Similar to the spinal column, the fragile nerves of the spinal cord belong to one of five regions. They are cervical, thoracic, lumbar, sacral, and coccygeal. The cervical region contains eight nerve pairs, and the thoracic has twelve pairs. The lumbar and sacral both consist of five nerve pairs. Meanwhile, the coccygeal contains one pair of spinal nerves.

The spinal cord plays a vital role in the nervous system, as the passageway for messages from the brain to the body, and vice versa. The spinal cord, among other functions, makes it possible to feel heat, cold, and other sensations. Thanks to the spinal cord, your brain can sense the position and location of your limbs, and tell them to move. Messages sent along the spinal cord control your breathing and the function of your bladder, and regulate your blood pressure and heart rate.

Injuries to the Spinal Column and Spinal Cord

Injuries to the spinal column and spinal cord are often related, but not always. Suffering an injury to either can cause severe difficulty for the injured individual. Generally speaking, however, the overall impact on an individual’s life tends to be greater for a spinal cord injury than a spinal column injury.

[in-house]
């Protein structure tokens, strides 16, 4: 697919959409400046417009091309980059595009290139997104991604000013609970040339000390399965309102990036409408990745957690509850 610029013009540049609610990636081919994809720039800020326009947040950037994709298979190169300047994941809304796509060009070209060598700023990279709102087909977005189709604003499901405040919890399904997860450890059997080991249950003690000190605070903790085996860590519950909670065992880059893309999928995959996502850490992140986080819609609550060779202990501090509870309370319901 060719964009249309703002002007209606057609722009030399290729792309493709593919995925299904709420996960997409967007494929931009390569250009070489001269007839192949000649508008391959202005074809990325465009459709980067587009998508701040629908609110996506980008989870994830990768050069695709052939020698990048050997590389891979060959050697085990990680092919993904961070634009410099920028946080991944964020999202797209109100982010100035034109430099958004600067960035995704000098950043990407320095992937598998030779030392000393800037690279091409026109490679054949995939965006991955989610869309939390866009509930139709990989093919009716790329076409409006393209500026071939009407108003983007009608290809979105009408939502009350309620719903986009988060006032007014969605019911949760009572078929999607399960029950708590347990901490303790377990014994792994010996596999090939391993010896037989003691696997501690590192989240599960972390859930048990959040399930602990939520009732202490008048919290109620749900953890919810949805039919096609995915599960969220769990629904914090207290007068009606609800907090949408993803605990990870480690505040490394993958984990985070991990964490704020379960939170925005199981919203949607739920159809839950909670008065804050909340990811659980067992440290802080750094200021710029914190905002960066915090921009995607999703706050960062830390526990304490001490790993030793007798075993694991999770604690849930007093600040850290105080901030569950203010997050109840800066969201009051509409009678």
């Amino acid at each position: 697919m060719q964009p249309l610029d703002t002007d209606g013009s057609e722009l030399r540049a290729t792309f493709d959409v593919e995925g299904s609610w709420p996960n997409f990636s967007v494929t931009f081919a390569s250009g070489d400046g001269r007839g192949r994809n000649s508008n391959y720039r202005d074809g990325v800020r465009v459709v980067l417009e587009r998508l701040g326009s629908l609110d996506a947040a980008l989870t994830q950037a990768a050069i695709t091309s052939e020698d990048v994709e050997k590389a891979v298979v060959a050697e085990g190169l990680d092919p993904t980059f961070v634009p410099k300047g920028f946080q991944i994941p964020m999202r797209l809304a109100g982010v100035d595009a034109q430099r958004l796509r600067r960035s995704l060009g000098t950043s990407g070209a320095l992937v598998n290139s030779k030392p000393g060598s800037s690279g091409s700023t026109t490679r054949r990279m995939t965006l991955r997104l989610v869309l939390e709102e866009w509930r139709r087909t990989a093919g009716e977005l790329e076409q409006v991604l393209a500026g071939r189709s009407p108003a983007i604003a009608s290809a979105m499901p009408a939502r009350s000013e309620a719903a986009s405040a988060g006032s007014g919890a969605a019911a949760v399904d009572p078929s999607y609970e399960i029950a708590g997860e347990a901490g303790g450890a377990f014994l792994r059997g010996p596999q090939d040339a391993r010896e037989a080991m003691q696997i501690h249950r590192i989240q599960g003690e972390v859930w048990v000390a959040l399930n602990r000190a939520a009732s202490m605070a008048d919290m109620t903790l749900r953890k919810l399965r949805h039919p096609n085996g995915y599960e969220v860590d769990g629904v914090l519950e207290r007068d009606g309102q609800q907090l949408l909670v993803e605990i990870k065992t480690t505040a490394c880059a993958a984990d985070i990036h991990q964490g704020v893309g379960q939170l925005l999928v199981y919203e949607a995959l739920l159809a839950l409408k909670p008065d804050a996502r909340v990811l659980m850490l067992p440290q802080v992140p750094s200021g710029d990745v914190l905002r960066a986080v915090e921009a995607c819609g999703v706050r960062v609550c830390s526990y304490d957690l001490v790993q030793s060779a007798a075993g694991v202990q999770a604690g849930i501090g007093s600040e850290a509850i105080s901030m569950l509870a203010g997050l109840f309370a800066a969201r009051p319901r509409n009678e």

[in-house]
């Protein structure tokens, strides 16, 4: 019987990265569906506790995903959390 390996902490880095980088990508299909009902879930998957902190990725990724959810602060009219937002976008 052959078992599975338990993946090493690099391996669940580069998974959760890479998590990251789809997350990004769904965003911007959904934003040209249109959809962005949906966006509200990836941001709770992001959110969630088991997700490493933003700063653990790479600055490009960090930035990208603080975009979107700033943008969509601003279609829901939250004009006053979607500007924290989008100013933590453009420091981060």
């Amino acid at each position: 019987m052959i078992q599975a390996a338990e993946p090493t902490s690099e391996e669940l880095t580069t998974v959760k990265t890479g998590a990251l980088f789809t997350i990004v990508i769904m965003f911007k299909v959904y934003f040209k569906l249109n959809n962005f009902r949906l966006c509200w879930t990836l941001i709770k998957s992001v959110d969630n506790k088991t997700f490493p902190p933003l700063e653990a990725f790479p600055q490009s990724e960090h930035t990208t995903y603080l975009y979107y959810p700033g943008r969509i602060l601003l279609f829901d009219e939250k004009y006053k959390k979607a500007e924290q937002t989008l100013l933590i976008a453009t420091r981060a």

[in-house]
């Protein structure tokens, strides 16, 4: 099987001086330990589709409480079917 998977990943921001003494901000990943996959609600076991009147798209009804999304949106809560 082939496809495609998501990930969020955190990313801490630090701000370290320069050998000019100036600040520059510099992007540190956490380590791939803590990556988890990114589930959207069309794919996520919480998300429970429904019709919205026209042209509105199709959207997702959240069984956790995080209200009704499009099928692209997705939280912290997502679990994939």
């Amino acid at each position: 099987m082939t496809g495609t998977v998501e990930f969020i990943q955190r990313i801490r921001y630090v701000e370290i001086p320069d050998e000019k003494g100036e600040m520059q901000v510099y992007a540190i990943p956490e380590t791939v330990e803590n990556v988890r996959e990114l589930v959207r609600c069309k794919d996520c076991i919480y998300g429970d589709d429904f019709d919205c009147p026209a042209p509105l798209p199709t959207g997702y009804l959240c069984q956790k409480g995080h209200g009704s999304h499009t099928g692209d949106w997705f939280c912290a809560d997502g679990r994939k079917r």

Spinal Column Injuries

The structures of the spinal column—principally discs and vertebrae c—get injured through some external physical trauma, like the force of a car accident, a bad fall, or an assault. A penetrating injury, such as a gunshot wound, can also damage the spinal column. Other causes of spinal column injuries include aging, and over-exertion (like lifting heavy objects or engaging in high-impact sports without proper training).

Damage can take various forms. Vertebrae can fracture or splinter. Discs can rupture or become herniated. On their own, these injuries can cause severe, long-lasting pain and immobility. As discussed below, if they also affect the spinal cord, they can also lead to a host of other health problems.

Spinal Cord Injuries

Damage to the spinal column can, in turn, injures the spinal cord. For example, shattered vertebrae may knick or sever the cord, and a bulging disc may put pressure on the cord. The spinal cord can also sustain damage in other ways, such as through swelling from an infectious disease or medical errors made during back surgery.

No matter how it happens, a spinal cord injury results in the partial or total interruption of the flow of messages along the cord. Doctors classify spinal cord injuries as complete, meaning no messages to and from the brain can pass the injury site, and incomplete, meaning that some messages can still get through.